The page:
If you’re wanting to travel to another city, you can fly, which is not much more expensive than other modes of transportation, and very quick. Otherwise, trains are a great way to see the country and meet people, as are buses. I have little experience with these in Vietnam, so I can’t comment, but this site is a great primer on train travel in Vietnam, and this site is a great primer on bus travel.
Where to stay – Lodging will vary, from $5 a night at a hostel (like Hanoi Rocks!, a hostel some Westminster students have stayed in) to much more. You can stay at a nice mid-level to luxurious hotel , equivalent to $250 hotel rooms in San Francisco, for as little as $40-$80. I stayed at the Apricot Hotel, a luxury hotel by any standard, for around $75 a night. AirBnB also has extensive listings all over Vietnam. When booking a place through AirBnB, keep with the listings that have a high number of positive reviews.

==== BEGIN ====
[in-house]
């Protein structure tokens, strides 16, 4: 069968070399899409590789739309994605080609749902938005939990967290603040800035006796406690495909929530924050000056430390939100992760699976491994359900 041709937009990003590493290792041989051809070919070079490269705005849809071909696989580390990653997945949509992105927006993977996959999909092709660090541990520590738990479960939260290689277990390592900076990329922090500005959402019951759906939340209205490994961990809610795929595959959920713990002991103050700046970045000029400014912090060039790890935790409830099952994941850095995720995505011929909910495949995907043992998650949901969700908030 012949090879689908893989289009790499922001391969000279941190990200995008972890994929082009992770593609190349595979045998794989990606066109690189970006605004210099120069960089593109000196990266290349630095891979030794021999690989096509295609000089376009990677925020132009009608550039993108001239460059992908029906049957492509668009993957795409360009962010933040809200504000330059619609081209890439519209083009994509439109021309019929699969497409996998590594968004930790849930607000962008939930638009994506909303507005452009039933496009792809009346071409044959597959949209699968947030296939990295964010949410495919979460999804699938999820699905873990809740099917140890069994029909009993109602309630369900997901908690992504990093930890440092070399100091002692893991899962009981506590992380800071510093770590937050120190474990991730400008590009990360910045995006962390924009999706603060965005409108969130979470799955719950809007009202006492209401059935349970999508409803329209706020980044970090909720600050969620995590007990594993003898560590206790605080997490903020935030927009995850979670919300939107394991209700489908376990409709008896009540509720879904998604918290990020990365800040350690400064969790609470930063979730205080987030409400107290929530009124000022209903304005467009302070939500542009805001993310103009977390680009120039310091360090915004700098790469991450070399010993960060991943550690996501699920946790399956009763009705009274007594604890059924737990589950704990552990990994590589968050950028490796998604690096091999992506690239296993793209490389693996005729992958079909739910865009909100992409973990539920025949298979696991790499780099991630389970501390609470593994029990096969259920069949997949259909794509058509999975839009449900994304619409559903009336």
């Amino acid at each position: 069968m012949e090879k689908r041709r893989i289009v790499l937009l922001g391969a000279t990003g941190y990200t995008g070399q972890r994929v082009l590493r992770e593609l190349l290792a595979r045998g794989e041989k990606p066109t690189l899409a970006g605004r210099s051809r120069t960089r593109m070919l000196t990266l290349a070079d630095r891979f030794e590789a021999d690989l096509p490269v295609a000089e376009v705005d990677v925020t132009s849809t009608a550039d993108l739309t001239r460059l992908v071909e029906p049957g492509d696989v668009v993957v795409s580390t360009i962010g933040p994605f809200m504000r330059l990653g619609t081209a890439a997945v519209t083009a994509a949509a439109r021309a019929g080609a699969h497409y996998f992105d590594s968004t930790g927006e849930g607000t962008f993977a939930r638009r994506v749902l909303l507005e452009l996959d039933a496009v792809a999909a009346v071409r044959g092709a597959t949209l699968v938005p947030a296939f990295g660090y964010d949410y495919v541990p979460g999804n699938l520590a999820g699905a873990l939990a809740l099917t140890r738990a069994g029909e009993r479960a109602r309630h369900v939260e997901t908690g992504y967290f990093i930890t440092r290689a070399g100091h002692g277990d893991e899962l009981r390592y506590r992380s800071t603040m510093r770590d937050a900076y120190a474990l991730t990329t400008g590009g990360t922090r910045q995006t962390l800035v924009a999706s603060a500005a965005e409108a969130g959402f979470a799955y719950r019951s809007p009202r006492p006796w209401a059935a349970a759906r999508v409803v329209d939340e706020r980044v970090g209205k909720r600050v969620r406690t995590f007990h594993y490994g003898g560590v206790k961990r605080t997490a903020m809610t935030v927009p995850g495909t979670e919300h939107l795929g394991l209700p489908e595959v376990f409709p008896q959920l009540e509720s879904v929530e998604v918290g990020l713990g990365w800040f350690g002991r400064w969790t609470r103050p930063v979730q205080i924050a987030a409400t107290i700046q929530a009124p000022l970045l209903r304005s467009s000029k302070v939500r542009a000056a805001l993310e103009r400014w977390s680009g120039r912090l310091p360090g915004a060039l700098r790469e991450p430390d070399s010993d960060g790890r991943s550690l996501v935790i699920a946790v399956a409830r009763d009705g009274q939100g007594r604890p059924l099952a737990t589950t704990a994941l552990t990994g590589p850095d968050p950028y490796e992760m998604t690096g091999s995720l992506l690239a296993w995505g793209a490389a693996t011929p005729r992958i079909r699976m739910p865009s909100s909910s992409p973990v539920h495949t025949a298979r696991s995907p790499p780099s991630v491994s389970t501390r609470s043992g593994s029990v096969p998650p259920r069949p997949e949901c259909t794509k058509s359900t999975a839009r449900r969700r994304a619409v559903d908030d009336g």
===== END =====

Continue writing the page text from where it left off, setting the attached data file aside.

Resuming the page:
Health issues – There are no special vaccines necessary for travel in Vietnam outside of the ones you received for Thailand. Furthermore, if you are staying in the cities, you do not need antimalarials. If you plan on spending time in the rural areas, you should get antimalarials. More details are at the CDC Traveler’s Health website.
Money issues – ATMs are everywhere in Vietnam, and are very reliable. I suggest using ATMs for cash rather than money exchanges, which do not offer as good an exchange rate. Make sure you tell your bank that you will be in Vietnam, so your card doesn’t trigger their anti-fraud systems.
One thing to realize is that the exchange rate between the US dollar (USD) and Vietnamese dong (VND) is about 1 USD =22,700.00 VND. So you may have to withdraw 1,000,000 VND, which seems like a lot, but is less than $50.